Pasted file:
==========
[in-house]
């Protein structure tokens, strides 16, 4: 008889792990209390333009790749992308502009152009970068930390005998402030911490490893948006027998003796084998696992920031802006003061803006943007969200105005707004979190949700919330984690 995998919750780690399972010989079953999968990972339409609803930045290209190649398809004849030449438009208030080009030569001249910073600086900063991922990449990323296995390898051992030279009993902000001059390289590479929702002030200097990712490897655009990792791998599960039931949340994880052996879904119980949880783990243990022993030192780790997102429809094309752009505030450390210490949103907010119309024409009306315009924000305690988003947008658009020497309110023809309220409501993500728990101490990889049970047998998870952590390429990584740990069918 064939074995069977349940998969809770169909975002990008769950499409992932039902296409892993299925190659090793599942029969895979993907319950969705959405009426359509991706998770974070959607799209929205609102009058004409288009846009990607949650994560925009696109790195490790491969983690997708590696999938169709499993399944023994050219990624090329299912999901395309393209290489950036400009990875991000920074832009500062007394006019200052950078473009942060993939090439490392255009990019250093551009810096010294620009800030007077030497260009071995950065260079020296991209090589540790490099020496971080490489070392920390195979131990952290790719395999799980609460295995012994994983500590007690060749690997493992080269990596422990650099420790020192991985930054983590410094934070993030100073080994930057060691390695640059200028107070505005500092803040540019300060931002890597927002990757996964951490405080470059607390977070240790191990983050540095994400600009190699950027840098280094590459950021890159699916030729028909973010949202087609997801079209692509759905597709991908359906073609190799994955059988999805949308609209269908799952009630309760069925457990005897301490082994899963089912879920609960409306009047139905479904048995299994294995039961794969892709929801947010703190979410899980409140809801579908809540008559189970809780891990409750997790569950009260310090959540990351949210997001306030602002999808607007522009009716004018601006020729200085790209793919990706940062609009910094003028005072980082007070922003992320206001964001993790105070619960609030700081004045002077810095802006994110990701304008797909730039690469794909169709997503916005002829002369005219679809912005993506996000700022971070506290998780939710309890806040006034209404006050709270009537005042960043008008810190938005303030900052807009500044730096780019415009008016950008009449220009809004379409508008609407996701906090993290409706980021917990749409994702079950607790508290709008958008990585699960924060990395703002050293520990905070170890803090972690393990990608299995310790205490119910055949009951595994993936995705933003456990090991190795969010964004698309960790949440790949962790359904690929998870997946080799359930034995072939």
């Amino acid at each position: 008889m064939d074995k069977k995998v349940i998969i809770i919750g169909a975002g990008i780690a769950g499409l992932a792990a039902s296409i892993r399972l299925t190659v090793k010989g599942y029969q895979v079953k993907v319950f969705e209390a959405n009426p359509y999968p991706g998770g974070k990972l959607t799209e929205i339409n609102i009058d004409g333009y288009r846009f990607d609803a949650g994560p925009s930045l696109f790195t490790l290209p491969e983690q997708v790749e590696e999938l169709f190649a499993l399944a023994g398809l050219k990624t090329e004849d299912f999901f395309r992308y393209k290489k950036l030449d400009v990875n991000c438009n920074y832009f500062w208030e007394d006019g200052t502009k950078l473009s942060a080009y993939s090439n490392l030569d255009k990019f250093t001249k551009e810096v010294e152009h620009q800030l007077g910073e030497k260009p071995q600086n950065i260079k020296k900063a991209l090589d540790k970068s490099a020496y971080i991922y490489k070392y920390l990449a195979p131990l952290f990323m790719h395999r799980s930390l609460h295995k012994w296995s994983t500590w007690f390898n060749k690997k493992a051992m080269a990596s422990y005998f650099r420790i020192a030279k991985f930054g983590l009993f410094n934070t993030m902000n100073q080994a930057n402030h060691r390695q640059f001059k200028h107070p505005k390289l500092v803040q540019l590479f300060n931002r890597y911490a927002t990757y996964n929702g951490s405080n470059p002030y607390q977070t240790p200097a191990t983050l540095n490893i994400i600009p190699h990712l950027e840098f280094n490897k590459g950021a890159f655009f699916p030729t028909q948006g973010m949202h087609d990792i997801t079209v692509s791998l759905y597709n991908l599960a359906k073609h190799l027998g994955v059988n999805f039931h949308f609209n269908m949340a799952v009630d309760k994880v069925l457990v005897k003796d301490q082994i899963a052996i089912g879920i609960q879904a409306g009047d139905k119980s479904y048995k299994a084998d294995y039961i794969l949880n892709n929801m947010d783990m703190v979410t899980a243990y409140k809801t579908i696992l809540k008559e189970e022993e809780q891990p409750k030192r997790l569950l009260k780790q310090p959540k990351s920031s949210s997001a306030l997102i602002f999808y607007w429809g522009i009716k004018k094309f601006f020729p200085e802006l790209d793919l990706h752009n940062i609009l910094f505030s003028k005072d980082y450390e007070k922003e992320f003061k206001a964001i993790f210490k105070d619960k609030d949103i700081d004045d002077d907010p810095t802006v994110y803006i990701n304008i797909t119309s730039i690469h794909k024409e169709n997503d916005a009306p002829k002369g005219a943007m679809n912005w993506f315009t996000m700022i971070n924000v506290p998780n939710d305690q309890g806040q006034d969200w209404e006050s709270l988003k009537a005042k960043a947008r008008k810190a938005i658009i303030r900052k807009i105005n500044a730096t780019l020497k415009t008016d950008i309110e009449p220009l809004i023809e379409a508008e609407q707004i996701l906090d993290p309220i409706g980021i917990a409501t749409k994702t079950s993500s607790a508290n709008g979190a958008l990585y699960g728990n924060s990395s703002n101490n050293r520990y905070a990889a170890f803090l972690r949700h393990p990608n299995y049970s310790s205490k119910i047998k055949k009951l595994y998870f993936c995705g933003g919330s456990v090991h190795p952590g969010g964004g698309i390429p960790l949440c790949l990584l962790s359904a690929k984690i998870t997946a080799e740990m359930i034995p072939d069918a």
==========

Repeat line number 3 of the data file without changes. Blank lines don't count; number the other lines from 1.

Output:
């Amino acid at each position: 008889m064939d074995k069977k995998v349940i998969i809770i919750g169909a975002g990008i780690a769950g499409l992932a792990a039902s296409i892993r399972l299925t190659v090793k010989g599942y029969q895979v079953k993907v319950f969705e209390a959405n009426p359509y999968p991706g998770g974070k990972l959607t799209e929205i339409n609102i009058d004409g333009y288009r846009f990607d609803a949650g994560p925009s930045l696109f790195t490790l290209p491969e983690q997708v790749e590696e999938l169709f190649a499993l399944a023994g398809l050219k990624t090329e004849d299912f999901f395309r992308y393209k290489k950036l030449d400009v990875n991000c438009n920074y832009f500062w208030e007394d006019g200052t502009k950078l473009s942060a080009y993939s090439n490392l030569d255009k990019f250093t001249k551009e810096v010294e152009h620009q800030l007077g910073e030497k260009p071995q600086n950065i260079k020296k900063a991209l090589d540790k970068s490099a020496y971080i991922y490489k070392y920390l990449a195979p131990l952290f990323m790719h395999r799980s930390l609460h295995k012994w296995s994983t500590w007690f390898n060749k690997k493992a051992m080269a990596s422990y005998f650099r420790i020192a030279k991985f930054g983590l009993f410094n934070t993030m902000n100073q080994a930057n402030h060691r390695q640059f001059k200028h107070p505005k390289l500092v803040q540019l590479f300060n931002r890597y911490a927002t990757y996964n929702g951490s405080n470059p002030y607390q977070t240790p200097a191990t983050l540095n490893i994400i600009p190699h990712l950027e840098f280094n490897k590459g950021a890159f655009f699916p030729t028909q948006g973010m949202h087609d990792i997801t079209v692509s791998l759905y597709n991908l599960a359906k073609h190799l027998g994955v059988n999805f039931h949308f609209n269908m949340a799952v009630d309760k994880v069925l457990v005897k003796d301490q082994i899963a052996i089912g879920i609960q879904a409306g009047d139905k119980s479904y048995k299994a084998d294995y039961i794969l949880n892709n929801m947010d783990m703190v979410t899980a243990y409140k809801t579908i696992l809540k008559e189970e022993e809780q891990p409750k030192r997790l569950l009260k780790q310090p959540k990351s920031s949210s997001a306030l997102i602002f999808y607007w429809g522009i009716k004018k094309f601006f020729p200085e802006l790209d793919l990706h752009n940062i609009l910094f505030s003028k005072d980082y450390e007070k922003e992320f003061k206001a964001i993790f210490k105070d619960k609030d949103i700081d004045d002077d907010p810095t802006v994110y803006i990701n304008i797909t119309s730039i690469h794909k024409e169709n997503d916005a009306p002829k002369g005219a943007m679809n912005w993506f315009t996000m700022i971070n924000v506290p998780n939710d305690q309890g806040q006034d969200w209404e006050s709270l988003k009537a005042k960043a947008r008008k810190a938005i658009i303030r900052k807009i105005n500044a730096t780019l020497k415009t008016d950008i309110e009449p220009l809004i023809e379409a508008e609407q707004i996701l906090d993290p309220i409706g980021i917990a409501t749409k994702t079950s993500s607790a508290n709008g979190a958008l990585y699960g728990n924060s990395s703002n101490n050293r520990y905070a990889a170890f803090l972690r949700h393990p990608n299995y049970s310790s205490k119910i047998k055949k009951l595994y998870f993936c995705g933003g919330s456990v090991h190795p952590g969010g964004g698309i390429p960790l949440c790949l990584l962790s359904a690929k984690i998870t997946a080799e740990m359930i034995p072939d069918a």